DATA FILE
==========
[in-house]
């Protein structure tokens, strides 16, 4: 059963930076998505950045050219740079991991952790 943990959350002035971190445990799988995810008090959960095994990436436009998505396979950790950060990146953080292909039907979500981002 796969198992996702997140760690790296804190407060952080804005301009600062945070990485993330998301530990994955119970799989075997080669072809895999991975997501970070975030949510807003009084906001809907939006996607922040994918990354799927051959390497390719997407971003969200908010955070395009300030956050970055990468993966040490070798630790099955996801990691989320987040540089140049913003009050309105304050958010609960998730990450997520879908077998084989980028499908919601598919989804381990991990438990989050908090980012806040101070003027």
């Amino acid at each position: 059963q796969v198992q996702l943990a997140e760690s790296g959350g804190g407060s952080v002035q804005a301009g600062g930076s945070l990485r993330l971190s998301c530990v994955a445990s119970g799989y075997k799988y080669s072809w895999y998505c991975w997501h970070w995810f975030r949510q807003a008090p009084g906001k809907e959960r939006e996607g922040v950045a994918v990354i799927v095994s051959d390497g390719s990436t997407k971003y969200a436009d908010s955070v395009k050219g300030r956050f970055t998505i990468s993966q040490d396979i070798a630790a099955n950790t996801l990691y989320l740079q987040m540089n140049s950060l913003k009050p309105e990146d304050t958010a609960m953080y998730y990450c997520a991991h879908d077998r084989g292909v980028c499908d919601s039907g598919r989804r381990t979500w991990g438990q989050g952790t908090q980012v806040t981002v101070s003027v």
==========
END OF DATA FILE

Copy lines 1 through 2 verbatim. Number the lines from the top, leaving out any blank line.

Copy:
[in-house]
């Protein structure tokens, strides 16, 4: 059963930076998505950045050219740079991991952790 943990959350002035971190445990799988995810008090959960095994990436436009998505396979950790950060990146953080292909039907979500981002 796969198992996702997140760690790296804190407060952080804005301009600062945070990485993330998301530990994955119970799989075997080669072809895999991975997501970070975030949510807003009084906001809907939006996607922040994918990354799927051959390497390719997407971003969200908010955070395009300030956050970055990468993966040490070798630790099955996801990691989320987040540089140049913003009050309105304050958010609960998730990450997520879908077998084989980028499908919601598919989804381990991990438990989050908090980012806040101070003027």